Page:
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It is primarily to the abbé Grégoire that we owe the emancipation of the Israelites of France and the great example of tolerance given by our country to all civilized nations.
Univers Israélite, 1882, 363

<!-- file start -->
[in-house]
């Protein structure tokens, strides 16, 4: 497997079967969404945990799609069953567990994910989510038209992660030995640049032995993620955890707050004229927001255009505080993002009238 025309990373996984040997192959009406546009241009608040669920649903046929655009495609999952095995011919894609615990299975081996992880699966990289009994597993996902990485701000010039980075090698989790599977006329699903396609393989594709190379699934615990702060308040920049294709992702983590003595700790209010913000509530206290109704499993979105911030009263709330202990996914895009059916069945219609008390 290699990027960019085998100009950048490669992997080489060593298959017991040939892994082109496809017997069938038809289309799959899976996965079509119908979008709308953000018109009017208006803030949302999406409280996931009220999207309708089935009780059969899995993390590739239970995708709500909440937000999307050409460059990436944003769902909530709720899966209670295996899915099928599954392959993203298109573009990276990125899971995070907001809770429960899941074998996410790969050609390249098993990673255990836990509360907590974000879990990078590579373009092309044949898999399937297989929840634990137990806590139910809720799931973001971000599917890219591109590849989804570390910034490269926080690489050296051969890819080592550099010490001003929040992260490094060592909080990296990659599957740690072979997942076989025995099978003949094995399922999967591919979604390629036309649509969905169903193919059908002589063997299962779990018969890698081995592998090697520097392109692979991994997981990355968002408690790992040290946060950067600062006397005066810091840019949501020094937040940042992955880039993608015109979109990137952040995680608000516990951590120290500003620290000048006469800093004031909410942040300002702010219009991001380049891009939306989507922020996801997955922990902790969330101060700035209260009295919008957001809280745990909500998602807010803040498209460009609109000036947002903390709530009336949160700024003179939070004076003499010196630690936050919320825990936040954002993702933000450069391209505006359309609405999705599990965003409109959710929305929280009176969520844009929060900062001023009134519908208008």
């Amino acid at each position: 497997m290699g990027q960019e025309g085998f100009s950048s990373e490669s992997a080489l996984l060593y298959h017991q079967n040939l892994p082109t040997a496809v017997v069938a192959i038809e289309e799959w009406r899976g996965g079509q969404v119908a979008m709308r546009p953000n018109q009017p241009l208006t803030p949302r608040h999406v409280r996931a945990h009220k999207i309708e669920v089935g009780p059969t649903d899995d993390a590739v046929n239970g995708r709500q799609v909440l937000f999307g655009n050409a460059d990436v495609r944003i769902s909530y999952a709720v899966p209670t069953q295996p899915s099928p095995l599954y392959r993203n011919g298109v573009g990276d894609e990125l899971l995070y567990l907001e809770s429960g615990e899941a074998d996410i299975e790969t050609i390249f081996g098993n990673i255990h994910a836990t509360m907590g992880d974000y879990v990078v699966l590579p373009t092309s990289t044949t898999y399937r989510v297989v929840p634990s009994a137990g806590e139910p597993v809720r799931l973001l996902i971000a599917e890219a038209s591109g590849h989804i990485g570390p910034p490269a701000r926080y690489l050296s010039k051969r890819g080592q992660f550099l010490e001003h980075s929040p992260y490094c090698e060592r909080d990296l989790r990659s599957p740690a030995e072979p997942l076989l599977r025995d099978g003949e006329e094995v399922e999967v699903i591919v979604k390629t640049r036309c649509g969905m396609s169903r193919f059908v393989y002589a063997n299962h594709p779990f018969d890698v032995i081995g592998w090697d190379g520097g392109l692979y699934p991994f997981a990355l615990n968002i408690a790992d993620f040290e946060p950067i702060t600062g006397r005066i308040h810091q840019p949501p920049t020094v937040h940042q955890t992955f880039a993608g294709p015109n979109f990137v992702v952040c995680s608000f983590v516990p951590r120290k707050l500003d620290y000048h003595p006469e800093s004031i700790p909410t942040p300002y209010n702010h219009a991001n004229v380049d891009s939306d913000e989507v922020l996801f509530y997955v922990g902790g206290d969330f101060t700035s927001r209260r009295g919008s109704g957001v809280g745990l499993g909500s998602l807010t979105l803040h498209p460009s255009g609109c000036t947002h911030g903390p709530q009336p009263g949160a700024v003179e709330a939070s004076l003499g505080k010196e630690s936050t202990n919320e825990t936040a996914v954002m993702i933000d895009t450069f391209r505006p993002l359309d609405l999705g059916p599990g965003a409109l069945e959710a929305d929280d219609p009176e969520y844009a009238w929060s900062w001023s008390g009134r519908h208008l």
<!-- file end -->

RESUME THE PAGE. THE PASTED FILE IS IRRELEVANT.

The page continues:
The abbé Henri Grégoire, an eighteenth-century French priest and revolutionary, has long been called the great emancipator of the Jews of France. The author of an essay about Jews written on the eve of the French Revolution, Grégoire is the revolutionary most frequently credited with helping them obtain equal citizenship in 1791. Beginning in the nineteenth century, French Jews devoted what has been called a veritable cult to his memory, building statues in his honor and making him an icon of their patriotism. For many French Jews, this veneration of Grégoire continues today. However, other Jews in France have viewed Grégoire more critically. In 1928, the philosopher André Spire suggested that Grégoire and others had “tried to denationalize” Jews. Another French Zionist, Méïr Leviah, suggested in 1931 that Grégoire had been a missionary, and thus someone who had “hateful contempt” for the heritage of the Jewish people, even while reserving “loving pity” for individual Jews. Such critiques accelerated in the late twentieth century. During the Revolution's bicentennial in 1989, as the French state honored Grégoire as an emblem of tolerance, Pierre Birnbaum and other Jewish thinkers (including many younger Jews) revived such charges, while the former justice minister Robert Badinter and other prominent French Jews defended the abbé.